When we speak of enjoyment, where is it perceived from? The mind is where the enjoyment is reflected, but it is not perceived from there. Like a meeting point in a public space such as a theatre, the mind is a venue where the inner world meets the outer world. Imagine watching a play that never concludes. Even the most interesting theatrical event gets boring if it goes on and on. Once the plot is revealed and the suspense is over, the playwright normally concludes the play a short while later. In the mind, many such “plays” or trains of thoughts are unfolding every day. When one ends, another starts. It would be easy if there was only one line of thought. This is in everyone’s experience. We are “action stars” jumping from one train of thought to another, each of those traveling at high speeds. As as simple exercise, one could try to sit through one line of thought, whatever it may be and follow it to to completion. Just as in a theatrical play, there will be a beginning where the plot is allowed to form and develop and finally there is the concluding act. Thoughts also follow the same pattern. They are meaningless when taken in isolation. We create our own play in our mind by giving them context and meaning and rather than enjoying our production, we become enslaved by them. The main actor in this play, “I” is an elusive character. No one has ever met him or her. We have created this character who makes his or her way into every thought play. The play stops, generally when our attention folds and not when the whole sequence is complete. Once this happens, the actor “I” decamps backstage, disappears and reappears in the next thought. If there is an actor that never tires, it is that “I”.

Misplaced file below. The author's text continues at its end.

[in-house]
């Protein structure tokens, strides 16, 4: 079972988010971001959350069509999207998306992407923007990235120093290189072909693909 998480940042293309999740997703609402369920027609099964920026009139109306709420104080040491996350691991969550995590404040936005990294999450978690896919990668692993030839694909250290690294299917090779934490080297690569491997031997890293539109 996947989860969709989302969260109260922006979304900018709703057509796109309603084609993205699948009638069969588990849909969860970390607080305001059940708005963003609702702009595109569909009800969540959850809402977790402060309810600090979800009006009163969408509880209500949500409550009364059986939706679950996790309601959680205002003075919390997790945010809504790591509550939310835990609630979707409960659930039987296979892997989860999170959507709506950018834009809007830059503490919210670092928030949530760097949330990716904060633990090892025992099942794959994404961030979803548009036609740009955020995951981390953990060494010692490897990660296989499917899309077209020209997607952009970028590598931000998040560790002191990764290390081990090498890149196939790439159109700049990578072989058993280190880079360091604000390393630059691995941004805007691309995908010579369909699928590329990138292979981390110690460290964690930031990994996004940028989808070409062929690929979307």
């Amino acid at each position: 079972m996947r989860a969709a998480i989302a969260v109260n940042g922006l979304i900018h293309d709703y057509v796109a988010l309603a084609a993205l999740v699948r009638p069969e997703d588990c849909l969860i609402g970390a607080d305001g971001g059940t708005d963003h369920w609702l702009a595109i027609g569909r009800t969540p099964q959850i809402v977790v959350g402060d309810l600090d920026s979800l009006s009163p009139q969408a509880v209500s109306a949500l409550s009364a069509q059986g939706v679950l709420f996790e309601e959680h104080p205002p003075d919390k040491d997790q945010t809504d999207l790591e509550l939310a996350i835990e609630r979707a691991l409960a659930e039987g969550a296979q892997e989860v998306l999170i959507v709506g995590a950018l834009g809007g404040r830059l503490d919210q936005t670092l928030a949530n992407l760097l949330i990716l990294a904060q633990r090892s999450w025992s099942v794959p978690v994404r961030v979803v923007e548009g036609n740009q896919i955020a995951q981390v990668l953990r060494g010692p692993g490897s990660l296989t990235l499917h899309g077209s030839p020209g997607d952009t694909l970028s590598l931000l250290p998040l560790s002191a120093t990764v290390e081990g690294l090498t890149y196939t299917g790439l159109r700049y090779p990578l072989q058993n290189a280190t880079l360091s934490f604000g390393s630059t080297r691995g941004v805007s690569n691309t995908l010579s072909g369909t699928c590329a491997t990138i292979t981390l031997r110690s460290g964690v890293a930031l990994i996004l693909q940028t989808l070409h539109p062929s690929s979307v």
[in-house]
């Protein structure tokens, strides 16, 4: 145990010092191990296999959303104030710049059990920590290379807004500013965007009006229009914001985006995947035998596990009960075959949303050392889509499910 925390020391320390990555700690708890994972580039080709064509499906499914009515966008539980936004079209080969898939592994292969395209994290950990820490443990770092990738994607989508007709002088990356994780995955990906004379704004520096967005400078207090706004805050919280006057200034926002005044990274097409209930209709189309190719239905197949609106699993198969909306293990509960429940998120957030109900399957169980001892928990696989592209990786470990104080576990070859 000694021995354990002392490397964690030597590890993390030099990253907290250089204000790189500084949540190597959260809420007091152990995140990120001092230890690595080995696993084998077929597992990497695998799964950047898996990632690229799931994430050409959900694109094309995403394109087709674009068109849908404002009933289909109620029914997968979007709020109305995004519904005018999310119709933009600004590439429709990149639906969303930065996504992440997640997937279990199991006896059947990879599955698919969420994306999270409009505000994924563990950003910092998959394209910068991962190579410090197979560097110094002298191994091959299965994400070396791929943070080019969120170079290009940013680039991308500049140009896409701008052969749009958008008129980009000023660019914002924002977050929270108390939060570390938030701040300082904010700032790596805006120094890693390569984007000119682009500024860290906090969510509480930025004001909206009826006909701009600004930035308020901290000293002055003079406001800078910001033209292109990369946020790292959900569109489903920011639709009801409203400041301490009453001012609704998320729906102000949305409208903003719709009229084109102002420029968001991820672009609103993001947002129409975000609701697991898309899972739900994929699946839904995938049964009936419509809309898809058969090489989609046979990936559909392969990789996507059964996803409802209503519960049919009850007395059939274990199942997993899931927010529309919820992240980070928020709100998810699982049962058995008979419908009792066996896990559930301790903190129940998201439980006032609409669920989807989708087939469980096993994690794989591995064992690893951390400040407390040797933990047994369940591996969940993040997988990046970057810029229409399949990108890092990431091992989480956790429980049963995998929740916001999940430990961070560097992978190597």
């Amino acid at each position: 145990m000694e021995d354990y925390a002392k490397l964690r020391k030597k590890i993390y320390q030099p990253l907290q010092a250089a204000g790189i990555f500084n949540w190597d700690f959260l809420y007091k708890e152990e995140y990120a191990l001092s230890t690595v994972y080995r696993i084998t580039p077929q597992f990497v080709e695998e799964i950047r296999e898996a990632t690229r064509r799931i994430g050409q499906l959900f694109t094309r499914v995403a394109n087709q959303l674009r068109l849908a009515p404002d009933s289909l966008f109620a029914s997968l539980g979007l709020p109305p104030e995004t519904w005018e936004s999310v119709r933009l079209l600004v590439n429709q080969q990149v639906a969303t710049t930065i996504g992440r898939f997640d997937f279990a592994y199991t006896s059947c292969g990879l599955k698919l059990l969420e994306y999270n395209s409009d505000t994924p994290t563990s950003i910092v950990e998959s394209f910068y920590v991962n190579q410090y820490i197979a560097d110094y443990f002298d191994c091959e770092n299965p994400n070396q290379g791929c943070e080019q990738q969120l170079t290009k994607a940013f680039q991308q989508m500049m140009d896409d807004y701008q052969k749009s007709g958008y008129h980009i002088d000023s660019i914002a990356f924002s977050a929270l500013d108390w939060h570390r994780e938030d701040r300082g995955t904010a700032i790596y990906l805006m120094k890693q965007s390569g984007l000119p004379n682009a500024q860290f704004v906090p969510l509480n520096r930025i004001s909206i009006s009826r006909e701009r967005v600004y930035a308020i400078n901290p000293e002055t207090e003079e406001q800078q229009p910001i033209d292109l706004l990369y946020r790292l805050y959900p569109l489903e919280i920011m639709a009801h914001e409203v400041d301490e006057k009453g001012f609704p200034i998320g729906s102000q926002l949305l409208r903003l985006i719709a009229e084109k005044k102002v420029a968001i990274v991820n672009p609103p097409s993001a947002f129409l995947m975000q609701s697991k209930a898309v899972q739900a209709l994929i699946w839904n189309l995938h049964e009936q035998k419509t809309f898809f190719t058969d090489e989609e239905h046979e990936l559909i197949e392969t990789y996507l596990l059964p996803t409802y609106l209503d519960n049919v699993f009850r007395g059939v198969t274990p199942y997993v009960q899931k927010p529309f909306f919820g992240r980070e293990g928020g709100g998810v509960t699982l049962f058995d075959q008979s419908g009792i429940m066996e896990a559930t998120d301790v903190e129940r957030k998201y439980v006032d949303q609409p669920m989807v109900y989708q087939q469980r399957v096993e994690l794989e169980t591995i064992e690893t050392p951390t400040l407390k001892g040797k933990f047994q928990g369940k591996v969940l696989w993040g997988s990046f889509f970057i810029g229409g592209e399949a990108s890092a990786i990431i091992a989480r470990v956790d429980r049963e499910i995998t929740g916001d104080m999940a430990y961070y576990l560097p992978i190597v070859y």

The theatre that our mind is, is our respective individual private space. The main actor “I” is entirely our creation and the plot is written from our imagination. We are free to disband this entire charade at any point in time. It can happen at this very moment if we are in total agreement within. But something holds us back. The mind has become too enticing a place for us to bid our attachment to it goodbye. Even when the inner climate of the mind is bad, we forget that all this is our own creation, and we force ourselves to sit through that day in and day out, as if we are dragged in against our will. No doubt there are parts of the mental play that are thoroughly enjoyable, but for those few transitory moments, we put ourselves through hours of misery. Is it worth it? One must ask that question of oneself. Only then can there be a push to seek a higher state of existence, not subject to the see sawing of the mind. The owner of a theatre has the privilege of walking in backstage and meeting the actors. The rest of the audience will have to stand in line, buy tickets and enter in an orderly fashion from the front entrance to take their seats. The front entrance of the mind is adorned by the senses. Even though we are the “owners” of our mind and we should be able to know the mind in and out, we don’t know any other way into the mind other than to enter it through the senses. The senses are open for entry only during certain hours of the day, in the waking state. At this time, there is a great rush of impulses that flood in. Our voices are drowned out amongst thousands of experiences that are created within the mind every day. Hence the need for silent contemplation wherein the senses are given a forced rest. Initially this may prove difficult, but with time and persistence, it becomes easier to see the mind without the babble created by what enters through the senses. We may then see a facet of the mind that was previously not visible to us. It reveal the door that leads to higher perceptions.